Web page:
FORTUNE -- Everybody's Web software got "pwned" at the Pwn2Own hackers conference this week: Apple's (AAPL) Safari, Google's (GOOG) Chrome, Microsoft's (MSFT) Internet Explorer, Mozilla's Firefox and Adobe's (ADBE) Reader and Flash.
Chrome was hacked by a French team from Vupen Security with a use-after-free vulnerability that affects both the WebKit and Blink rendering engines.
Safari was defeated by Liang Chen, one of a pair Chinese Keen Team hackers, using a heap-overflow-and-sandbox-bypass combination that took three months to perfect.
"For Apple, the OS is regarded as very safe and has a very good security architecture," Chen told ThreatPost's Michael Mimoso. "Even if you have a vulnerability, it's very difficult to exploit. Today we demonstrated that with some advanced technology, the system is still able to be pwned. But in general, the security in OS X is higher than other operating systems."
In a separate interview with CNET, Chen said that OS X is harder to attack than iOS 7.0 because Apple issues security updates for its desktop operating system more frequently than for its mobile OS.
The two-day event, sponsored by Hewlett-Packard (HPQ) and organized by the HP-owned Zero-Day Initiative, paid out $850,000 in prize money to eight teams of competitors, plus another $82,500 in charitable donations. The event was staffed by observers from Apple and the other companies, which will presumably now start patching those holes.
"I think the Webkit fix will be relatively easy," Chen told Mimoso. "The system-level vulnerability is related to how they designed the application; it may be more difficult for them."
CORRECTION: An earlier version of this story had the prize money wrong. Keen Team won $62,500 for pwning Safari and another $75,000 for an Adobe Flash exploit for a total of $137,500. Source: Pwn2Own 2014: Rules and Unicorns
It's just gone mobile.
FORTUNE – There was a time when web browsers duked it out for dominance on the desktop. But with users consuming information more and more on smartphones, tablets, and newer form factors like "phablets," the battleground has shifted to mobile. Who's winning?
As recently as June 2012, the competition was in a dead heat: Android led with nearly 22%, followed by Opera at 22%, then Safari on iOS MOREJP Mangalindan, Writer - May 20, 2013 11:23 AM ET
How fast is fast?
Chrome's "canary" build -- the least stable and most advanced version of the browser -- was 40.5% faster than the "dev" edition and 43.5% faster than the current "stable" version.
It also MORESeth Weintraub - Dec 8, 2010 6:03 PM ET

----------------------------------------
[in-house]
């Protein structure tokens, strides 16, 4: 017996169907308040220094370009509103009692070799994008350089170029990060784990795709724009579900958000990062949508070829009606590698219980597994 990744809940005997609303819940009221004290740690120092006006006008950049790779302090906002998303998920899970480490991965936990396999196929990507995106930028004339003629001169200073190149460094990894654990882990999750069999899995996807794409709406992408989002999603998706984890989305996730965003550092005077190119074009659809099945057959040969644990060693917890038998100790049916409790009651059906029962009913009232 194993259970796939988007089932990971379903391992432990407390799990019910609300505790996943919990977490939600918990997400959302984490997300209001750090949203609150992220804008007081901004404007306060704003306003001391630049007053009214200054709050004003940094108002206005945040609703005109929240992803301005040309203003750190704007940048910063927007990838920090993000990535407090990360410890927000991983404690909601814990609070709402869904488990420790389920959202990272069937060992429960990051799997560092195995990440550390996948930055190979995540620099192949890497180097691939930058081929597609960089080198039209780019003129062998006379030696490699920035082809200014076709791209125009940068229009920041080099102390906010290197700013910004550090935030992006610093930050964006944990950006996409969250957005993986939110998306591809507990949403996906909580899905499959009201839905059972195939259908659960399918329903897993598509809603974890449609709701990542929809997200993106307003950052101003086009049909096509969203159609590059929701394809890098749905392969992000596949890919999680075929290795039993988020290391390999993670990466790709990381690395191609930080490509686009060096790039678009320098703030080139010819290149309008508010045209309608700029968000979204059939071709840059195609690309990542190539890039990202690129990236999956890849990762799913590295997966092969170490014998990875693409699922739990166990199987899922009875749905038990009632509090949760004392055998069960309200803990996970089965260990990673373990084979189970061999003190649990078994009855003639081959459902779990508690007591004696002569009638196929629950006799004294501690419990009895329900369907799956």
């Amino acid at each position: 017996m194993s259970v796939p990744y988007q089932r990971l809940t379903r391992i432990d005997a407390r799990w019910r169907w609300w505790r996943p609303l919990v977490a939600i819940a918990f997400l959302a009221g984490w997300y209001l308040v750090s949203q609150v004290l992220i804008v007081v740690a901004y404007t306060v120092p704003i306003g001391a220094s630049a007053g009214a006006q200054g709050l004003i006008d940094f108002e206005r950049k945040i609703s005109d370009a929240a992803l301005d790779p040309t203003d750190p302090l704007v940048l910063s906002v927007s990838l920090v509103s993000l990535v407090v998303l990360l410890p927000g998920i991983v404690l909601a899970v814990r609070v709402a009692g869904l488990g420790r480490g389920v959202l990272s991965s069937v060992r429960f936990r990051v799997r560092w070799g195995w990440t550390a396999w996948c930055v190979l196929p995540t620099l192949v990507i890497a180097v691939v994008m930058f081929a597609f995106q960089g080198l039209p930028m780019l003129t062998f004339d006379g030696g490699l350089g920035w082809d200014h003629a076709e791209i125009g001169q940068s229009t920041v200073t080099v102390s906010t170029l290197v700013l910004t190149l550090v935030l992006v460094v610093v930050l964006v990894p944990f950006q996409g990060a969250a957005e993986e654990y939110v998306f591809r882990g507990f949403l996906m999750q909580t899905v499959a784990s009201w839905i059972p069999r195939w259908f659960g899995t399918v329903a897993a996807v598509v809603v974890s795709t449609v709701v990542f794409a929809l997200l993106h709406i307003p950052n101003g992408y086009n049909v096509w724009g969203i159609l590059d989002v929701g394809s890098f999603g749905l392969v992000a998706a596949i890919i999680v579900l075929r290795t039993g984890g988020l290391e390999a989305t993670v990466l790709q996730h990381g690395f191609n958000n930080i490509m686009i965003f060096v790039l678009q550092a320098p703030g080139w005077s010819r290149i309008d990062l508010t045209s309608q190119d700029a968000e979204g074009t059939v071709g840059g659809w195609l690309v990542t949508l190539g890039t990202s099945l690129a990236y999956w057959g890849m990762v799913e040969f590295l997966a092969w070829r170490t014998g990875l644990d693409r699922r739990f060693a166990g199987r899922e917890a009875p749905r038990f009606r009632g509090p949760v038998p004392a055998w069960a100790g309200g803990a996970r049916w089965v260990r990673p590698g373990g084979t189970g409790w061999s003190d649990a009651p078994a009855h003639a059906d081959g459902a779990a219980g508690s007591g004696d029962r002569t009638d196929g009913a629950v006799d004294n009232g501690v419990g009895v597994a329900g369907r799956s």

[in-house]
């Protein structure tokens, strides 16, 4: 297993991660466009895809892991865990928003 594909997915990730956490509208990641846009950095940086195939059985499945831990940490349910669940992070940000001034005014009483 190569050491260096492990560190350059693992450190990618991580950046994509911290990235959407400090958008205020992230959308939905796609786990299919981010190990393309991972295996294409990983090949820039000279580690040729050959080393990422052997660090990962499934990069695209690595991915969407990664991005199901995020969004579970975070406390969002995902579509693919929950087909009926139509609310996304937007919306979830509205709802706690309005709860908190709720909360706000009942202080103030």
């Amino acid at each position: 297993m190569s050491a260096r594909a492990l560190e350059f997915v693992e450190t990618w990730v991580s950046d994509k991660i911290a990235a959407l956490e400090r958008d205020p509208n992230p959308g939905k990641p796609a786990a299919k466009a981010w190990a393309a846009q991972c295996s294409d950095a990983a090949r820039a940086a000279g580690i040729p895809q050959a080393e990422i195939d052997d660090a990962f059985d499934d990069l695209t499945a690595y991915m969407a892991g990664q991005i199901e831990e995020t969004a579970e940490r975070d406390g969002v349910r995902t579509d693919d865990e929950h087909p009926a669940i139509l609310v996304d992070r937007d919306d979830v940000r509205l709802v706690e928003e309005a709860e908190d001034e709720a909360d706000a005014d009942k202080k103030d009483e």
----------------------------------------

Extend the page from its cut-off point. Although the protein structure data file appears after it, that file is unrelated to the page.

ChromeOS is weaponized for business with Citrix, and encrypted storage.
Last week, Google (GOOG) Engineer Linus Upson made a stir when he said that ChromeOS computers could replace 60% of corporate Windows desktops out there at launch. The assertion at the time may have sounded pretty outlandish. But Google has a few secret weapons at its disposal.
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Microsoft's Internet Explorer dips below 50% of the browser market for the first time since the late 90s.
Google's (GOOG) Chrome browser continues to increase its market share at an impressive rate, more than tripling from 3.69% September 2009 to 11.54% September 2010, according to browser analytics firm Statcounter.
A year ago it was a three-horse race between Apple's (AAPL) Safari, Opera and Google's Chrome for third place behind Firefox and IE. MORESeth Weintraub - Oct 5, 2010 11:21 AM ET
Google's monetary exchange service, temporary sidelined, is poised to make a comeback as the exchange for the Chrome Web Store.
Google's Chrome project(s) are about getting people to do things on the web in a browser (as opposed to say an app). One of the bigger aspects of this strategy is Google's intent to create a kind of App Store for Web developers, which allows them to both make some money MORESeth Weintraub - Sep 24, 2010 12:29 AM ET
A round-up of the companies, deals, and trends that made headlines.
Every day, the Fortune staff spends hours poring over tech stories, posts, and reviews from all over the Web to keep tabs on the companies that matter. We've assembled the morning's most newsworthy bits below.Microsoft (MSFT) and Facebook are in talks to expand their search partnership, which could give Bing access to anonymized data from consumer usage of the social network's MORE JP Mangalindan, Writer - Sep 16, 2010 8:18 AM ET
Google is phasing out its use of Microsoft's Windows on desktops, citing security concerns stemming from the recent Chinese hacking incident
It must be nice to be a Google employee. You get to work with the smartest engineers out there. You get gourmet cafeteria food and all kinds of amenities. But best of all, you aren't given some generic, locked-down PC that you aren't familiar with. You get to pick what platform you MORESeth Weintraub - May 31, 2010 10:30 PM ET
Palm demonstrated some software based on HTML5 today, not that Chrome was coming to webOS, as previously speculated.
Breakfast is being served and the show is about to begin. Here's a quick clip of the show floor with an unlikely guest.
Palm. With a little Chrome Browser icon below their display.
Though it was easy to assume that they'd be utilizing the Chrome Browser, it turns out they have a software wing and MORESeth Weintraub - May 19, 2010 11:20 AM ET
Verizon Wireless Chief Executive Lowell McAdam confirmed today that they were working with Google to build a competitor to the iPad.
McAdam, in an interview with the WSJ, said that tablets are part of the "next big wave of opportunities," and that "work on a tablet is part of a deepening relationship between the largest U.S. wireless carrier and Google."
It isn't certain whether the tablets would be based on Google's ChromeOS MORESeth Weintraub - May 11, 2010 5:40 PM ET
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